Talking about the interview process, Kahler said people wonder what they are going to be asked. “They want you to give your gut response and give an open, honest answer because that’s the only way they can gauge what life is like here in Emmetsburg.”

Deb Hite told the council that the Retail Association has always chosen to be positive and forward thinking. “Blueprint Emmetsburg follows along these guidelines,” she said.

“We want to ask you (City Council) to partner with us in two ways,” said Hite. “Please make yourself available for the interviews. We will be scheduling appointments with all of you to come and meet with the group. Also, come to the public meeting and see what they have to say about the community.”

Hite’s second request was for funding. “We’d like to ask you for some finances to help us sustain the momentum that we will have going,” she said. “We request funds in the amount of $10,000 form the City Council. That will allow us matching funds so we’ll have some founding to go forward.”

“This is not a scary thing,” Kahler stressed. “Business owners should not be concerned. You should not be scared. It’s not somebody that’s going to come in from out of town and tell you what to do with your business and how to do it. It’s just an outside perspective. It’s an opportunity. It’s a good thing.”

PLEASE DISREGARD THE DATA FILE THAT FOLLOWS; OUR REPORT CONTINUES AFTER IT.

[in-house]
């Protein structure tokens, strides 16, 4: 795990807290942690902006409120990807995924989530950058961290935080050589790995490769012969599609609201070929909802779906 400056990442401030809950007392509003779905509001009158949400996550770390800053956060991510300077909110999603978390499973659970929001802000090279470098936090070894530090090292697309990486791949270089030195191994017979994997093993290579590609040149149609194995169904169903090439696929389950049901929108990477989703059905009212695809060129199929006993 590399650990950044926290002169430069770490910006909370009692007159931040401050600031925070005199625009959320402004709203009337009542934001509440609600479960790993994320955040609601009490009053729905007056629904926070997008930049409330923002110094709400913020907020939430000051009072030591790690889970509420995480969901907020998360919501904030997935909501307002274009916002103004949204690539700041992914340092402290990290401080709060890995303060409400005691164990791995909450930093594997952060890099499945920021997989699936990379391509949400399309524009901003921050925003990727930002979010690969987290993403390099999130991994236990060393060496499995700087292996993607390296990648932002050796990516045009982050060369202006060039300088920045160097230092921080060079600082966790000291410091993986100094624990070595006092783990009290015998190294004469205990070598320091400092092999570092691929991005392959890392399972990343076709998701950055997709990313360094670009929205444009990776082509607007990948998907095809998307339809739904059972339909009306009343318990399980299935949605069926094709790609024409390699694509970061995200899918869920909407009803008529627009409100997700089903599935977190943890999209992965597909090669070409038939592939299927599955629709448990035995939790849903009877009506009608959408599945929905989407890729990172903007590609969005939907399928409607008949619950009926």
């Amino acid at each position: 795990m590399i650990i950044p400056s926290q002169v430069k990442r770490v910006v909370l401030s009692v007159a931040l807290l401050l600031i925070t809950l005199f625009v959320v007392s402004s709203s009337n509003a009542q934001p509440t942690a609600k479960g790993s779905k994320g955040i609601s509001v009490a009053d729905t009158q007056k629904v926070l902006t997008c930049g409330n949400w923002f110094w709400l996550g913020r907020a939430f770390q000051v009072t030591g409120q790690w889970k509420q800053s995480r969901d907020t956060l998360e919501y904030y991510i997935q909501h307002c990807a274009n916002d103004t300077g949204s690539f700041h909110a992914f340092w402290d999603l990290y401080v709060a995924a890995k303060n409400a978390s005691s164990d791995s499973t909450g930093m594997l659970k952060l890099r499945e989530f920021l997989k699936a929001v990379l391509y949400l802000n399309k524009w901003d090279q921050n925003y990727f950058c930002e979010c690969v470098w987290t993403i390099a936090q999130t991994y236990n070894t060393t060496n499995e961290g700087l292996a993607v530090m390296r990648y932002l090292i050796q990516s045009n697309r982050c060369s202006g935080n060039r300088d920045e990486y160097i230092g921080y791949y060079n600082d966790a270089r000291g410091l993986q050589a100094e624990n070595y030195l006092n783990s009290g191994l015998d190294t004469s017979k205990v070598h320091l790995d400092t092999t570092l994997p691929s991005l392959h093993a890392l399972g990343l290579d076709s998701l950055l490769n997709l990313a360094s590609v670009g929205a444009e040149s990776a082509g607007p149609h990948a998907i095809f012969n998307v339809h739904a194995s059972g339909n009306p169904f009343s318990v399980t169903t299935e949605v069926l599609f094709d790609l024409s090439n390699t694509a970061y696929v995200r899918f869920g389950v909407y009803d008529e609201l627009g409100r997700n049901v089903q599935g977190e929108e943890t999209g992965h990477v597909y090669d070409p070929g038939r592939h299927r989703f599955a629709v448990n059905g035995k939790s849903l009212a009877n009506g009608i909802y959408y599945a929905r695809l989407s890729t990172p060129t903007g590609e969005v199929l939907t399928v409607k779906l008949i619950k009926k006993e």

“Could we count on you for some financial report?” asked Hite.

Heldt noted that at the last council meeting, conversation came around to the $10,000 the council had set aside for The Storm.

“We could discuss that money being earmarked,” said Heldt. “Those founds have been there since 2008.”

“Our goal is to have matching funds for the next grant season,” said Kahler.

“We’re making you aware of the fact that we’d like to have you put $10,000 aside in the future,” said Heldt. “We’re here to request it, give you time to think about it, and at a later date come back and see what you’ve decided. It doesn’t have to happen tonight.”

Heldt also pointed out that they keep referencing downtown assessment. “We’re talking about the whole community,” he explained. “When we say that, we’re talking about outside the city limits and how the schools function, too. We use the term downtown assessment because that’s what IDED calls it. It’s an assessment of the entire community and they’re focusing on the downtown area. Every store owner everywhere in Emmetsburg will participate.”